The Findings From A Groundbreaking Study On Psychedelic Microdosing Are In

Fans of microdosing claim it can work miracles. Researchers are putting those claims to the test.
The Findings From A Groundbreaking Study On Psychedelic Microdosing Are In

The concept of microdosing has been around for a while. Recently, it’s enjoyed an upsurge of renewed attention, both in mainstream media and among some academics.

In general, microdosing is the practice of taking tiny doses of psychedelic substances on a frequent basis, sometimes daily or every couple days. The idea is that each individual dose is too small to produce any serious effects, but still substantial enough to generate subtle changes.

This, proponents claim, leads to a number of benefits. Typically, fans of microdosing claim it helps them focus better, stay mentally alert, enjoy greater levels of happiness and creativity, and other similar benefits.

To put all this to test, a group of researchers recently completed a groundbreaking study. And the results of that study were just published in the journal PLOS One.

The Study

To conduct the study, researchers had to figure out a way to work around laws prohibiting the possession and use of psychedelic drugs.

They decided to work with people already microdosing. From there, researchers asked them a number of questions to gauge the effects of microdosing.

More specifically, participants answered a number of questions each day. Additionally, they answered a more intensive set of questions at the beginning and end of the specified study timeframe.

Finally, researchers gathered, aggregated, and analyzed all participant responses. They looked for any trends that could point to consistent outcomes from microdosing.

Positive Outcomes of Microdosing

According to researcher Vince Polito, who summarized the study at The Conversation, study participants reported mostly positive effects.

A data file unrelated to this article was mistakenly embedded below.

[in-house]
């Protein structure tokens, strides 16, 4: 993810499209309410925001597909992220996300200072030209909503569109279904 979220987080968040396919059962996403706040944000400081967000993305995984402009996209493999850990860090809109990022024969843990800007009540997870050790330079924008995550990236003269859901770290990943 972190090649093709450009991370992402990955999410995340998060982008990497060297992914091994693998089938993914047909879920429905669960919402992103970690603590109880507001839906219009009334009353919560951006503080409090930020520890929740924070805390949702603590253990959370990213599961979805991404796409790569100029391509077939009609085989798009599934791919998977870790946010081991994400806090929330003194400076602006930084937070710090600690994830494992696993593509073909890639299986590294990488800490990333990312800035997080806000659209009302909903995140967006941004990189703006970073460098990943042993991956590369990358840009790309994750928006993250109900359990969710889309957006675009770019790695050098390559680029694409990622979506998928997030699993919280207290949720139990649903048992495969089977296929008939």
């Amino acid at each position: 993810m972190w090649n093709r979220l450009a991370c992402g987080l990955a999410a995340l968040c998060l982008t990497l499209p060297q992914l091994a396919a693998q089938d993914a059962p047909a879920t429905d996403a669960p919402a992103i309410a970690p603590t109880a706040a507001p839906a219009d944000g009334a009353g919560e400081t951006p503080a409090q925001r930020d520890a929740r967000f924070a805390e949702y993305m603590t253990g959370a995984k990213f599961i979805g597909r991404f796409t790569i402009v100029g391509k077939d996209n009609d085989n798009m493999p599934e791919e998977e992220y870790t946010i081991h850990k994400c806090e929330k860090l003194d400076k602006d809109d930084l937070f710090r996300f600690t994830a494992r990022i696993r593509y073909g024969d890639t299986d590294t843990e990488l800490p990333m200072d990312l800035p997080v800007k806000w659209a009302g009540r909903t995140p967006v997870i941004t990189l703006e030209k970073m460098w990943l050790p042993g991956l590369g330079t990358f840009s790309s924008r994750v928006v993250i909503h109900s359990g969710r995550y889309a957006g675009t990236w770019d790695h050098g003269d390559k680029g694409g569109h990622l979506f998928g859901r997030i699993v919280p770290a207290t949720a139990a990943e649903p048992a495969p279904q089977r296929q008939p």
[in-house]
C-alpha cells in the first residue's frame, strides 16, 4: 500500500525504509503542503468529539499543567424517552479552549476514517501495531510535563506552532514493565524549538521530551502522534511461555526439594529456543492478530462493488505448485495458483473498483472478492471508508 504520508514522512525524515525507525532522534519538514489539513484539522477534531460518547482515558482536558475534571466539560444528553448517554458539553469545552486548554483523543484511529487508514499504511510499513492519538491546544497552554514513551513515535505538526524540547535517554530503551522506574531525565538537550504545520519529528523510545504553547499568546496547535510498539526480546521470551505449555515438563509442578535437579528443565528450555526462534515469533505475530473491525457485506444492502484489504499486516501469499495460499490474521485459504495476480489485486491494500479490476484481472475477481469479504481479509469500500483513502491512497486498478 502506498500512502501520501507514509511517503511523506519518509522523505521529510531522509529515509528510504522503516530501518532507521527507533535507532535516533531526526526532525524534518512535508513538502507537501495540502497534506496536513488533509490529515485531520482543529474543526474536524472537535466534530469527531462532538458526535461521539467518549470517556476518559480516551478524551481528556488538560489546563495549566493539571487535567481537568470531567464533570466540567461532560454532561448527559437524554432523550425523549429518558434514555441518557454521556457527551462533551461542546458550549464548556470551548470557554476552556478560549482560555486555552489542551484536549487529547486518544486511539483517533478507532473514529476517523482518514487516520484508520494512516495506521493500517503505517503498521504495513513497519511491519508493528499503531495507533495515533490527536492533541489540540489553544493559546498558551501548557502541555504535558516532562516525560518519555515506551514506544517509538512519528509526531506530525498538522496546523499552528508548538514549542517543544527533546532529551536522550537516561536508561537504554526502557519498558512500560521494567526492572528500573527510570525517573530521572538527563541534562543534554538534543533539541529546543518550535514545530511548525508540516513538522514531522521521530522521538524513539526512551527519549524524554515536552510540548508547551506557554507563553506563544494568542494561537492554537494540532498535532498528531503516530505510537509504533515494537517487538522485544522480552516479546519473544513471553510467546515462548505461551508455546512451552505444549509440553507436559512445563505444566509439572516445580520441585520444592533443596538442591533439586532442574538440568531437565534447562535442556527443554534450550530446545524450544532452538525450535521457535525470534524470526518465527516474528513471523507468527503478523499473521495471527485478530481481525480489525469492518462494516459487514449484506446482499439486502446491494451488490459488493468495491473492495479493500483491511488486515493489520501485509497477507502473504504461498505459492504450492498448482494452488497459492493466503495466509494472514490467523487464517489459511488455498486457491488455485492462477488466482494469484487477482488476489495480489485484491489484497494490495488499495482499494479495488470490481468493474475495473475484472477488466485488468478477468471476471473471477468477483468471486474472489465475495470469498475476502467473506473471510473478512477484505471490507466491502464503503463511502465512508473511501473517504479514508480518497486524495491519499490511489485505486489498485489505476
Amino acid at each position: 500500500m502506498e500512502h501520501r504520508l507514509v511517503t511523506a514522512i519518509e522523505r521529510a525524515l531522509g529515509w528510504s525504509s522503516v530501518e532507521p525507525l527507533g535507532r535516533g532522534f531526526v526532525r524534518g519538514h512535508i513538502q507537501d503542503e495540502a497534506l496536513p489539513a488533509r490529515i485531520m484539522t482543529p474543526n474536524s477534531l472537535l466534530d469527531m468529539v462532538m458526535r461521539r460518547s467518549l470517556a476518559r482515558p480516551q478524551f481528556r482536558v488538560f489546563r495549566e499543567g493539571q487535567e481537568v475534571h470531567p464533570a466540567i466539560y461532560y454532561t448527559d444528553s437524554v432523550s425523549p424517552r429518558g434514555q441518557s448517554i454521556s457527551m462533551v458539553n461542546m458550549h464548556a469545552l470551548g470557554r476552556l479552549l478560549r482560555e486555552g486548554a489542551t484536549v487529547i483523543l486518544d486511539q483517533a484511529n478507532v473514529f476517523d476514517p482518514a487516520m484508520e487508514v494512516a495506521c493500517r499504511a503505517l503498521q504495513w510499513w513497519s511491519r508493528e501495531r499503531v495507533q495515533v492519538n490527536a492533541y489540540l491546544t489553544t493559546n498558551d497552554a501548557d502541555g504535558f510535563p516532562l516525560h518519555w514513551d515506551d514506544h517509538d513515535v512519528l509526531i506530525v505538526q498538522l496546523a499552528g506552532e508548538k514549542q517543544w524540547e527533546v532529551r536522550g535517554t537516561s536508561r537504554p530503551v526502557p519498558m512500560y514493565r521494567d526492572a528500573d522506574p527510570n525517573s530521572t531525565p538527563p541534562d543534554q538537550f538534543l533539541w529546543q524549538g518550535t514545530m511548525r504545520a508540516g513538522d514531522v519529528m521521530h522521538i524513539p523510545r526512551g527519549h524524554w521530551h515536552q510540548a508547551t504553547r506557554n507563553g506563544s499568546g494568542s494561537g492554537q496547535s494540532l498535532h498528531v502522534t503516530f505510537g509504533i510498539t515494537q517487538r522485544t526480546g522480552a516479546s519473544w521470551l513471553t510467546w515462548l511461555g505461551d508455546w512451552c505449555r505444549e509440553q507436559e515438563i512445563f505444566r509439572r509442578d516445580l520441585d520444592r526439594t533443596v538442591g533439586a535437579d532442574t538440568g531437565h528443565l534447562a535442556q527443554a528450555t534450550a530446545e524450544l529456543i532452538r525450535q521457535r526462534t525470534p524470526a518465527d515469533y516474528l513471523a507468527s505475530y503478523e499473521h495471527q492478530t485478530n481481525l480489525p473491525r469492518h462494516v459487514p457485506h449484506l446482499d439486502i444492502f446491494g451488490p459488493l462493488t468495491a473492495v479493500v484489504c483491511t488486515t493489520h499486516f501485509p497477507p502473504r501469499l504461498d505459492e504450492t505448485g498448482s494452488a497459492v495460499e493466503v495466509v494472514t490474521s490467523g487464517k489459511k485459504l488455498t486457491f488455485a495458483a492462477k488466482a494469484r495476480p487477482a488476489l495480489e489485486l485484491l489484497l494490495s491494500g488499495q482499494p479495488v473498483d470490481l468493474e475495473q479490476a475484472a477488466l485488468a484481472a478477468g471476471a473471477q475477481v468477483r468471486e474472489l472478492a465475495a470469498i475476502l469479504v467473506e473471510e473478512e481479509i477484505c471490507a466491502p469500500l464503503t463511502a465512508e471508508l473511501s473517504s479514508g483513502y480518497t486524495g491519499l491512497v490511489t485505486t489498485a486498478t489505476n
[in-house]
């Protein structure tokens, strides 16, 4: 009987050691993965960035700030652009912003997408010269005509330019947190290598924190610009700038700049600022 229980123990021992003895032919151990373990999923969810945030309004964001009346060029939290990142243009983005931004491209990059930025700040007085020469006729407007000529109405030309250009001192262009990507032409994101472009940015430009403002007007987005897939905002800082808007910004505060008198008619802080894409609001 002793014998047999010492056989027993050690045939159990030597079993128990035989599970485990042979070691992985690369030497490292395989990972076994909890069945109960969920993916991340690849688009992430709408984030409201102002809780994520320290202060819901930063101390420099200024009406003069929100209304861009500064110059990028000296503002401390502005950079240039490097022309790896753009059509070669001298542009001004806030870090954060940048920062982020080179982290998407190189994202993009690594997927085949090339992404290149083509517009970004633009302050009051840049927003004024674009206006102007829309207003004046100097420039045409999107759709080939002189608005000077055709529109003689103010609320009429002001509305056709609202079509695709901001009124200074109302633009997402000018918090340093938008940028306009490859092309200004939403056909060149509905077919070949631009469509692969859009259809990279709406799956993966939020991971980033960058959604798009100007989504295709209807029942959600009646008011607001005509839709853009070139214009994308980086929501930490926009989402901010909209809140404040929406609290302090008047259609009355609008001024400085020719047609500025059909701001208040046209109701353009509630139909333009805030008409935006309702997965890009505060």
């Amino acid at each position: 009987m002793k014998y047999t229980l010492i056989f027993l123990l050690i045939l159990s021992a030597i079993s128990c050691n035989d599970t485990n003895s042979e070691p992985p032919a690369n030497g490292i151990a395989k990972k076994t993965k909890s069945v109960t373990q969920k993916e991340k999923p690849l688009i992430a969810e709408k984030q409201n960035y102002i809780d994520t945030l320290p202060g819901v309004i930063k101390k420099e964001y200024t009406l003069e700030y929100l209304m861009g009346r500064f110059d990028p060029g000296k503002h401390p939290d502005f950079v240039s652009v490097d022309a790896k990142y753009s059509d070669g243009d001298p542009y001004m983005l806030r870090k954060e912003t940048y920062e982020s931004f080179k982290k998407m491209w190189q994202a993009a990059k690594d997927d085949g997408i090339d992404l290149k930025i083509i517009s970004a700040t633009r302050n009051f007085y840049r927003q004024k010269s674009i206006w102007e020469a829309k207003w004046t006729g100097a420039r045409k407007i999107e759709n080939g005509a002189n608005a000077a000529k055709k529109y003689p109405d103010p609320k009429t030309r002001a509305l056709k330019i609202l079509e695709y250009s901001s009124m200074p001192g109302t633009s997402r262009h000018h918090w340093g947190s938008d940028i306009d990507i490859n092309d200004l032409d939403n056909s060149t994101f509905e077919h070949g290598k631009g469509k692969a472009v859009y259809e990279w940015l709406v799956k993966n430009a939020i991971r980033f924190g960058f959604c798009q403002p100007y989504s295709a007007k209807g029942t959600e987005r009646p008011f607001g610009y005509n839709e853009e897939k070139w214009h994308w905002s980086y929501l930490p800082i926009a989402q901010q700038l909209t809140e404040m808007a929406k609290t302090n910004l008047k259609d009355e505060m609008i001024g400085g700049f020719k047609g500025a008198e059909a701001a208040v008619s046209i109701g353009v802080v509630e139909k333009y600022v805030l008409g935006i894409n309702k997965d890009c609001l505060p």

The most pronounced positive effects of microdosing include:

  • A general boost in things like creativity, focus, happiness, productivity, and other indicators on days that people microdosed. The study found less pronounced effects on days that people did not take a dose.
  • People tended to report lower levels of depression and stress when they microdosed. Polito noted that none of the participants had serious issues with depression or stress, so that could have skewed the data on this point.
  • Participants said they were more focused and imaginative when they were microdosing.

Negative Outcomes of Microdosing

Along with the positive experiences people had from microdosing, there were also some negative ones. Chief among these was a slight uptick in feelings of neuroticism.

According to researchers, some participants had such bad experiences when they first started microdosing that they stopped experimenting with it.

More generally, there was a slight increase in neurotic feelings after six weeks of steady microdosing. Based on this finding, researchers guess that it may be fairly common to begin feeling more and more negative emotions after the six-week mark.

Where Do We Go From Here?

Ultimately, this study is mostly laying the groundwork for more comprehensive investigations into both the practice of microdosing and the potential benefits of psychedelics.

In particular, Polito reminded readers that all data used in the study came from personal questionnaires, not more controlled experimentation. If laws about psychedelics become more lenient, it will likely become possible to carry out more scientifically rigorous tests.

Similarly, this study was fairly broad and general. As a result, it primarily provides general ideas about microdosing and psychedelics rather than well-proven trends and outcomes.

“There are promising indications of possible benefits of microdosing here,” Polito wrote. “But also indications of some potential negative impacts, which should be taken seriously.”

He added: “It’s early days for microdosing research and this work shows that we need to look more carefully at the effects of low dose psychedelics on mental health, attention, and neuroticism.”

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